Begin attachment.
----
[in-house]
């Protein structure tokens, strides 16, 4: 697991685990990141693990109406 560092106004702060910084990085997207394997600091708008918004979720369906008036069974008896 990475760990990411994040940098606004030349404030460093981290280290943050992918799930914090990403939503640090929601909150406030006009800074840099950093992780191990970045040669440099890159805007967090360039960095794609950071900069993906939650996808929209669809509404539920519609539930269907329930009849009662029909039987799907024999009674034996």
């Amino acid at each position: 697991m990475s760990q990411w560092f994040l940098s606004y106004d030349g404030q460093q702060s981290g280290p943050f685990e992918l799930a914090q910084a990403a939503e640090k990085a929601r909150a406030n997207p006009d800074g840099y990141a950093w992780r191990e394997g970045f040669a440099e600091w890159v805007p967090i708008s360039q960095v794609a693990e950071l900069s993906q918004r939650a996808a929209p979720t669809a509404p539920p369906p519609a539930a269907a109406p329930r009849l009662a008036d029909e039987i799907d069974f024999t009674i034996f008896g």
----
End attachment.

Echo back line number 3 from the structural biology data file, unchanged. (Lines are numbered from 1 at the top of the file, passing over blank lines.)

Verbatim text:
């Amino acid at each position: 697991m990475s760990q990411w560092f994040l940098s606004y106004d030349g404030q460093q702060s981290g280290p943050f685990e992918l799930a914090q910084a990403a939503e640090k990085a929601r909150a406030n997207p006009d800074g840099y990141a950093w992780r191990e394997g970045f040669a440099e600091w890159v805007p967090i708008s360039q960095v794609a693990e950071l900069s993906q918004r939650a996808a929209p979720t669809a509404p539920p369906p519609a539930a269907a109406p329930r009849l009662a008036d029909e039987i799907d069974f024999t009674i034996f008896g």